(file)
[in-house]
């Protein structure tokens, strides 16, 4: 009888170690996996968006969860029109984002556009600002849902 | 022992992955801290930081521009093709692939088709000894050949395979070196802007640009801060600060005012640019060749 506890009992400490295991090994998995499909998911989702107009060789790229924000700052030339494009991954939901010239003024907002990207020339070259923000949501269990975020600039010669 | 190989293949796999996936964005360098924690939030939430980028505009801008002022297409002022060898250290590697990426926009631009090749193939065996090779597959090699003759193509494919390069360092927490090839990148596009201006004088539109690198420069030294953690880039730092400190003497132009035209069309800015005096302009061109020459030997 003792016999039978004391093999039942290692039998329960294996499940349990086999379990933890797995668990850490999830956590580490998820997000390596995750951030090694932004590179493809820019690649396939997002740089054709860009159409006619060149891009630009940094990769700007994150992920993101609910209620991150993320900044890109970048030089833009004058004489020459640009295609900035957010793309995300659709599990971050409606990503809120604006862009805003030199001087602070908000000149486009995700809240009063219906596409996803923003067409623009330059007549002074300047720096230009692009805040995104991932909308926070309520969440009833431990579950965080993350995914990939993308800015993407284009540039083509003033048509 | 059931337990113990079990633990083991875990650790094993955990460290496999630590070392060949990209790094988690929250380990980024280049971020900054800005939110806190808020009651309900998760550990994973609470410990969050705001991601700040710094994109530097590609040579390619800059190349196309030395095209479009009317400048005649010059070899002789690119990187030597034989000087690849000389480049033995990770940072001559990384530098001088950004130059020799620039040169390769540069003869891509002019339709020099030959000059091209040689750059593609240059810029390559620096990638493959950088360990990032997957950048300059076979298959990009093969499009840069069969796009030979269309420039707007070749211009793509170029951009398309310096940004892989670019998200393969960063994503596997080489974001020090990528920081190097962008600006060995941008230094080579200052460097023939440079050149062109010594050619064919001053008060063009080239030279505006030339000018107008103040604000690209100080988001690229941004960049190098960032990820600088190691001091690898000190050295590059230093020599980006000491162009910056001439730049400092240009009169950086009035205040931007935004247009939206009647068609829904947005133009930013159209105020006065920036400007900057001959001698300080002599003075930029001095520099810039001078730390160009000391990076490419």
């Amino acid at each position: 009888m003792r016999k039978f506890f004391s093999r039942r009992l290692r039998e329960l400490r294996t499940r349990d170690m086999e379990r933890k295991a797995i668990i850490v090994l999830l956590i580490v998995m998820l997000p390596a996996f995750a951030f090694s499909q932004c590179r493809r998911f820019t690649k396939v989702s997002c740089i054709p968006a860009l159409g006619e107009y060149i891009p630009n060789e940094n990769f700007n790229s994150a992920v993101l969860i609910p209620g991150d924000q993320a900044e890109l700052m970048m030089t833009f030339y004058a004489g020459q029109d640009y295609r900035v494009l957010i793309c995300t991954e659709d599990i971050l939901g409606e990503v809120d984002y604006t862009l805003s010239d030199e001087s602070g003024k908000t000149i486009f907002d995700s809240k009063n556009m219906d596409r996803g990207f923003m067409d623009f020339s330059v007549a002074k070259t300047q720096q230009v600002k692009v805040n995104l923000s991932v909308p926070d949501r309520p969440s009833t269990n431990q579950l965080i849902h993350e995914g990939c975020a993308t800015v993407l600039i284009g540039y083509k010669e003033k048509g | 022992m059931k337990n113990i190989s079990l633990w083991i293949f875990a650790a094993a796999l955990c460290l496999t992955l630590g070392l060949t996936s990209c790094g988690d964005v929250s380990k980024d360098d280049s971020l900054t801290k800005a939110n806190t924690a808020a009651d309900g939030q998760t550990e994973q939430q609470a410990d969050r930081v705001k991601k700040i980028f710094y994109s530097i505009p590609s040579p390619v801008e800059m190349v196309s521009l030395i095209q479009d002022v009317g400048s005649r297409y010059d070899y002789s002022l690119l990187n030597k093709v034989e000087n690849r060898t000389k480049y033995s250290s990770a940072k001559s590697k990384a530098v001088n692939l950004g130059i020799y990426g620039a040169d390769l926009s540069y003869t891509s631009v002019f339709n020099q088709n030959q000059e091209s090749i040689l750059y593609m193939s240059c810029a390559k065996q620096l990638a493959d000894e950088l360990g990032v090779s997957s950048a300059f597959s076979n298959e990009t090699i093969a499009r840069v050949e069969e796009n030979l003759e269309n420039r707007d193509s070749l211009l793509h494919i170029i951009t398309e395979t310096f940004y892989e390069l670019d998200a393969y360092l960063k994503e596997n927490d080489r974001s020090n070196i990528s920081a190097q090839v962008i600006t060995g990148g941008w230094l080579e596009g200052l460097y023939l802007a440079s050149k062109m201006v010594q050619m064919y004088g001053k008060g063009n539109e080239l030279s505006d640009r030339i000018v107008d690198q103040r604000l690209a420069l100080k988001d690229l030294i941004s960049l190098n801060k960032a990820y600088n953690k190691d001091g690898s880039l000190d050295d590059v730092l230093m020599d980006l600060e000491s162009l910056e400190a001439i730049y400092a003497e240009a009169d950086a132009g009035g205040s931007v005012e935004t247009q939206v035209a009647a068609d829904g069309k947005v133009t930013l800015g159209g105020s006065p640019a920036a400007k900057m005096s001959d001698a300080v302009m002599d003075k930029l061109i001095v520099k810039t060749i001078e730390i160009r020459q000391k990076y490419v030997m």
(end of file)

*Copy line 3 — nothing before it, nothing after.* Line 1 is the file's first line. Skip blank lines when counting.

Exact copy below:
């Amino acid at each position: 009888m003792r016999k039978f506890f004391s093999r039942r009992l290692r039998e329960l400490r294996t499940r349990d170690m086999e379990r933890k295991a797995i668990i850490v090994l999830l956590i580490v998995m998820l997000p390596a996996f995750a951030f090694s499909q932004c590179r493809r998911f820019t690649k396939v989702s997002c740089i054709p968006a860009l159409g006619e107009y060149i891009p630009n060789e940094n990769f700007n790229s994150a992920v993101l969860i609910p209620g991150d924000q993320a900044e890109l700052m970048m030089t833009f030339y004058a004489g020459q029109d640009y295609r900035v494009l957010i793309c995300t991954e659709d599990i971050l939901g409606e990503v809120d984002y604006t862009l805003s010239d030199e001087s602070g003024k908000t000149i486009f907002d995700s809240k009063n556009m219906d596409r996803g990207f923003m067409d623009f020339s330059v007549a002074k070259t300047q720096q230009v600002k692009v805040n995104l923000s991932v909308p926070d949501r309520p969440s009833t269990n431990q579950l965080i849902h993350e995914g990939c975020a993308t800015v993407l600039i284009g540039y083509k010669e003033k048509g | 022992m059931k337990n113990i190989s079990l633990w083991i293949f875990a650790a094993a796999l955990c460290l496999t992955l630590g070392l060949t996936s990209c790094g988690d964005v929250s380990k980024d360098d280049s971020l900054t801290k800005a939110n806190t924690a808020a009651d309900g939030q998760t550990e994973q939430q609470a410990d969050r930081v705001k991601k700040i980028f710094y994109s530097i505009p590609s040579p390619v801008e800059m190349v196309s521009l030395i095209q479009d002022v009317g400048s005649r297409y010059d070899y002789s002022l690119l990187n030597k093709v034989e000087n690849r060898t000389k480049y033995s250290s990770a940072k001559s590697k990384a530098v001088n692939l950004g130059i020799y990426g620039a040169d390769l926009s540069y003869t891509s631009v002019f339709n020099q088709n030959q000059e091209s090749i040689l750059y593609m193939s240059c810029a390559k065996q620096l990638a493959d000894e950088l360990g990032v090779s997957s950048a300059f597959s076979n298959e990009t090699i093969a499009r840069v050949e069969e796009n030979l003759e269309n420039r707007d193509s070749l211009l793509h494919i170029i951009t398309e395979t310096f940004y892989e390069l670019d998200a393969y360092l960063k994503e596997n927490d080489r974001s020090n070196i990528s920081a190097q090839v962008i600006t060995g990148g941008w230094l080579e596009g200052l460097y023939l802007a440079s050149k062109m201006v010594q050619m064919y004088g001053k008060g063009n539109e080239l030279s505006d640009r030339i000018v107008d690198q103040r604000l690209a420069l100080k988001d690229l030294i941004s960049l190098n801060k960032a990820y600088n953690k190691d001091g690898s880039l000190d050295d590059v730092l230093m020599d980006l600060e000491s162009l910056e400190a001439i730049y400092a003497e240009a009169d950086a132009g009035g205040s931007v005012e935004t247009q939206v035209a009647a068609d829904g069309k947005v133009t930013l800015g159209g105020s006065p640019a920036a400007k900057m005096s001959d001698a300080v302009m002599d003075k930029l061109i001095v520099k810039t060749i001078e730390i160009r020459q000391k990076y490419v030997m």